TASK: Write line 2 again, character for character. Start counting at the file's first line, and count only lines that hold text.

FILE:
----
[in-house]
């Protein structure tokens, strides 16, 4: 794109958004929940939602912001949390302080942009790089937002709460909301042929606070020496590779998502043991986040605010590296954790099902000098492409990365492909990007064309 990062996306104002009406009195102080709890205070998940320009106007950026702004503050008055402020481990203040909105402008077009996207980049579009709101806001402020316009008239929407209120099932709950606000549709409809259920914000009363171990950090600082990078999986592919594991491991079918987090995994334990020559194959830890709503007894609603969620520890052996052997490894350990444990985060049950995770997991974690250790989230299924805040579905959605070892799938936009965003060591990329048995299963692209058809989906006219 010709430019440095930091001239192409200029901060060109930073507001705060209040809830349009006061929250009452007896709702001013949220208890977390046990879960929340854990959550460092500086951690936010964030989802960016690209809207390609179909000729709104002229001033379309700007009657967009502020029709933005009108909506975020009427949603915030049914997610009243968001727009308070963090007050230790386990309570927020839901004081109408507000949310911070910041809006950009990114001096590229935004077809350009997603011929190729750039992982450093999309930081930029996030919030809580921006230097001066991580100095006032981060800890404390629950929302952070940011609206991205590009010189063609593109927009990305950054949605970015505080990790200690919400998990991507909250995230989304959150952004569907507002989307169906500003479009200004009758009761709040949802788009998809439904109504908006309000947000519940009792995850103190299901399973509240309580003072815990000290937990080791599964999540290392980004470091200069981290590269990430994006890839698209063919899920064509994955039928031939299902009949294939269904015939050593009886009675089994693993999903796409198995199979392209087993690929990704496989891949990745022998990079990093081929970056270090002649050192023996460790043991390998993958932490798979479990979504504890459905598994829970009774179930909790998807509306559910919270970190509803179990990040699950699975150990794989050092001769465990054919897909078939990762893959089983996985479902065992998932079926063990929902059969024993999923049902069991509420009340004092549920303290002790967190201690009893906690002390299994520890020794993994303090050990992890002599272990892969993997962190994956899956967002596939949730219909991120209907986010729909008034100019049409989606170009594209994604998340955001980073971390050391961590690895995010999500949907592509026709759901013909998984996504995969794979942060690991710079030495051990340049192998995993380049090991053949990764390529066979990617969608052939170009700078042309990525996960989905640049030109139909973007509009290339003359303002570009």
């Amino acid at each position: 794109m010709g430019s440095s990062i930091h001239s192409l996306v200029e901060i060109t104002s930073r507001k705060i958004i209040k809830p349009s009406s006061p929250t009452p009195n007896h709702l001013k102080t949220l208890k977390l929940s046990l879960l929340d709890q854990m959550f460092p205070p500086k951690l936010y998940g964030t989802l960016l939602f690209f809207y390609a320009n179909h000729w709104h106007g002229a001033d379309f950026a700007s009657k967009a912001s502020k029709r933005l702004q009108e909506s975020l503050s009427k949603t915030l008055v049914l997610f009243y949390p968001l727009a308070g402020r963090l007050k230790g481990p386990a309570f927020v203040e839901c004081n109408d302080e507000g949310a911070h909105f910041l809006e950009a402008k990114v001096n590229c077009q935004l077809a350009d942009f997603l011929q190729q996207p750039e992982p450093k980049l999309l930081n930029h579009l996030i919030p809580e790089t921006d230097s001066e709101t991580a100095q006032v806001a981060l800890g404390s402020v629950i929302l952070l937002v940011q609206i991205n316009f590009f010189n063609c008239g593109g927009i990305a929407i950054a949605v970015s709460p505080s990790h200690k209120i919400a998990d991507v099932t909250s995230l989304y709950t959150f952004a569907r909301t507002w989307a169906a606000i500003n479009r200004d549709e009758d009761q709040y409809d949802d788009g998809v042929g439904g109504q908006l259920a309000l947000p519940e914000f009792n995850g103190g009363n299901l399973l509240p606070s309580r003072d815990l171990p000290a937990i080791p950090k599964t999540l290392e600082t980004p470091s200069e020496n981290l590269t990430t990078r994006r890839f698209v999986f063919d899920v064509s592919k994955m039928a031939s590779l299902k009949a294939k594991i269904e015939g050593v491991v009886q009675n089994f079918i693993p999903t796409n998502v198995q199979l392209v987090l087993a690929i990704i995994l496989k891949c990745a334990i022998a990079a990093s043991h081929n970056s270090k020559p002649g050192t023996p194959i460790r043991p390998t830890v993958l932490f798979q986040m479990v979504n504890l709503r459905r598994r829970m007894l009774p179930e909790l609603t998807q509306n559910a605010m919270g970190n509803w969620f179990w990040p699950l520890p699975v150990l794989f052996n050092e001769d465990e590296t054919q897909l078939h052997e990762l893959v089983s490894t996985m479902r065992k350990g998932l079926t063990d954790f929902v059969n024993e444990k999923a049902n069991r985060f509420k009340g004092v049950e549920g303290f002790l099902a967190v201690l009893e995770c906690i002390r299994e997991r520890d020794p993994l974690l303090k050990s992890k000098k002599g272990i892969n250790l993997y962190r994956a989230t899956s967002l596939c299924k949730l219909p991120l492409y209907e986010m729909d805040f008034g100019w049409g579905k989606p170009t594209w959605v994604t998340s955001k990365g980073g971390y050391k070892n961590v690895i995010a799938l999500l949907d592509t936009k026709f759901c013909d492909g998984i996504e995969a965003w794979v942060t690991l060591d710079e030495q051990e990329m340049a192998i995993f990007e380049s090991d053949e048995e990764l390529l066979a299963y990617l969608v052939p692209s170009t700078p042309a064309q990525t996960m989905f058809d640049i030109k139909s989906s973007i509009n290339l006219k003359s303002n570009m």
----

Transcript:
């Protein structure tokens, strides 16, 4: 794109958004929940939602912001949390302080942009790089937002709460909301042929606070020496590779998502043991986040605010590296954790099902000098492409990365492909990007064309 990062996306104002009406009195102080709890205070998940320009106007950026702004503050008055402020481990203040909105402008077009996207980049579009709101806001402020316009008239929407209120099932709950606000549709409809259920914000009363171990950090600082990078999986592919594991491991079918987090995994334990020559194959830890709503007894609603969620520890052996052997490894350990444990985060049950995770997991974690250790989230299924805040579905959605070892799938936009965003060591990329048995299963692209058809989906006219 010709430019440095930091001239192409200029901060060109930073507001705060209040809830349009006061929250009452007896709702001013949220208890977390046990879960929340854990959550460092500086951690936010964030989802960016690209809207390609179909000729709104002229001033379309700007009657967009502020029709933005009108909506975020009427949603915030049914997610009243968001727009308070963090007050230790386990309570927020839901004081109408507000949310911070910041809006950009990114001096590229935004077809350009997603011929190729750039992982450093999309930081930029996030919030809580921006230097001066991580100095006032981060800890404390629950929302952070940011609206991205590009010189063609593109927009990305950054949605970015505080990790200690919400998990991507909250995230989304959150952004569907507002989307169906500003479009200004009758009761709040949802788009998809439904109504908006309000947000519940009792995850103190299901399973509240309580003072815990000290937990080791599964999540290392980004470091200069981290590269990430994006890839698209063919899920064509994955039928031939299902009949294939269904015939050593009886009675089994693993999903796409198995199979392209087993690929990704496989891949990745022998990079990093081929970056270090002649050192023996460790043991390998993958932490798979479990979504504890459905598994829970009774179930909790998807509306559910919270970190509803179990990040699950699975150990794989050092001769465990054919897909078939990762893959089983996985479902065992998932079926063990929902059969024993999923049902069991509420009340004092549920303290002790967190201690009893906690002390299994520890020794993994303090050990992890002599272990892969993997962190994956899956967002596939949730219909991120209907986010729909008034100019049409989606170009594209994604998340955001980073971390050391961590690895995010999500949907592509026709759901013909998984996504995969794979942060690991710079030495051990340049192998995993380049090991053949990764390529066979990617969608052939170009700078042309990525996960989905640049030109139909973007509009290339003359303002570009």